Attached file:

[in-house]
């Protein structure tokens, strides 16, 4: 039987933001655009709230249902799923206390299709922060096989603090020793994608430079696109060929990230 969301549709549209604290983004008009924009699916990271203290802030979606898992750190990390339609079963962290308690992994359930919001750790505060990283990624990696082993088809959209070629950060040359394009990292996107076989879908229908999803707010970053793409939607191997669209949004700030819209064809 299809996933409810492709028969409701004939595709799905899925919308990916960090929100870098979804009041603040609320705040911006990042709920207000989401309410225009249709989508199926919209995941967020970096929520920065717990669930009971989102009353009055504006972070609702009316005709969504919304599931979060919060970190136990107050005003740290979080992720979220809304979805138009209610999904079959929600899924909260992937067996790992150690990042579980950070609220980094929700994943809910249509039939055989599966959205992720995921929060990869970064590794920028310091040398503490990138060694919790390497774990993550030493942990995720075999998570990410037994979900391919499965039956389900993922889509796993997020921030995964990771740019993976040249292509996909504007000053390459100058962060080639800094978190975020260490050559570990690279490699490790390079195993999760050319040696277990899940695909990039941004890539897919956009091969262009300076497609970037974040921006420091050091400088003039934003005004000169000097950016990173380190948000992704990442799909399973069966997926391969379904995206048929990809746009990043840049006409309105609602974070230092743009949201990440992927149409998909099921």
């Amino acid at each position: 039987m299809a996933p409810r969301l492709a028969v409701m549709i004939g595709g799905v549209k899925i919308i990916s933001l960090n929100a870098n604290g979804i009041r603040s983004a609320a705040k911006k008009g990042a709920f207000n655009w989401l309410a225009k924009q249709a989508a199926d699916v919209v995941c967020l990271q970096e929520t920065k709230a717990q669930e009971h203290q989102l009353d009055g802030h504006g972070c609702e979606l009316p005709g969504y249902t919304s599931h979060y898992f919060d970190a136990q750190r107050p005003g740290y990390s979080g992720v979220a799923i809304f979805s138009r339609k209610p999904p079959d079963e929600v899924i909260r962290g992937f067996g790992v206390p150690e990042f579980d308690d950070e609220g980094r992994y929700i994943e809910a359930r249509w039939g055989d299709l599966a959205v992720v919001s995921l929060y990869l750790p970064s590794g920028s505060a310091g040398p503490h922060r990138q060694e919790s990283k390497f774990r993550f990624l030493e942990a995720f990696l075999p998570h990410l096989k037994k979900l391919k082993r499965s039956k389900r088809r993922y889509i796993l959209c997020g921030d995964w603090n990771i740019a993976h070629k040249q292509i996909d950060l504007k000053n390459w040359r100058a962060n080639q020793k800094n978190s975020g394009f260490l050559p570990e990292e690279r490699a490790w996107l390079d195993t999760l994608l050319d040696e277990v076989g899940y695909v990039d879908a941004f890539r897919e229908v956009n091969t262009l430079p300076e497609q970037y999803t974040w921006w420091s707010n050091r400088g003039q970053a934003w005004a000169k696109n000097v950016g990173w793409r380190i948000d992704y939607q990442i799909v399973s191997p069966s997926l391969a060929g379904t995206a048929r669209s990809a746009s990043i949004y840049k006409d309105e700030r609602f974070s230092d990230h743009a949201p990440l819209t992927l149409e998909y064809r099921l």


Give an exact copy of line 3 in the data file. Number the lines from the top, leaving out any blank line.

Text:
């Amino acid at each position: 039987m299809a996933p409810r969301l492709a028969v409701m549709i004939g595709g799905v549209k899925i919308i990916s933001l960090n929100a870098n604290g979804i009041r603040s983004a609320a705040k911006k008009g990042a709920f207000n655009w989401l309410a225009k924009q249709a989508a199926d699916v919209v995941c967020l990271q970096e929520t920065k709230a717990q669930e009971h203290q989102l009353d009055g802030h504006g972070c609702e979606l009316p005709g969504y249902t919304s599931h979060y898992f919060d970190a136990q750190r107050p005003g740290y990390s979080g992720v979220a799923i809304f979805s138009r339609k209610p999904p079959d079963e929600v899924i909260r962290g992937f067996g790992v206390p150690e990042f579980d308690d950070e609220g980094r992994y929700i994943e809910a359930r249509w039939g055989d299709l599966a959205v992720v919001s995921l929060y990869l750790p970064s590794g920028s505060a310091g040398p503490h922060r990138q060694e919790s990283k390497f774990r993550f990624l030493e942990a995720f990696l075999p998570h990410l096989k037994k979900l391919k082993r499965s039956k389900r088809r993922y889509i796993l959209c997020g921030d995964w603090n990771i740019a993976h070629k040249q292509i996909d950060l504007k000053n390459w040359r100058a962060n080639q020793k800094n978190s975020g394009f260490l050559p570990e990292e690279r490699a490790w996107l390079d195993t999760l994608l050319d040696e277990v076989g899940y695909v990039d879908a941004f890539r897919e229908v956009n091969t262009l430079p300076e497609q970037y999803t974040w921006w420091s707010n050091r400088g003039q970053a934003w005004a000169k696109n000097v950016g990173w793409r380190i948000d992704y939607q990442i799909v399973s191997p069966s997926l391969a060929g379904t995206a048929r669209s990809a746009s990043i949004y840049k006409d309105e700030r609602f974070s230092d990230h743009a949201p990440l819209t992927l149409e998909y064809r099921l």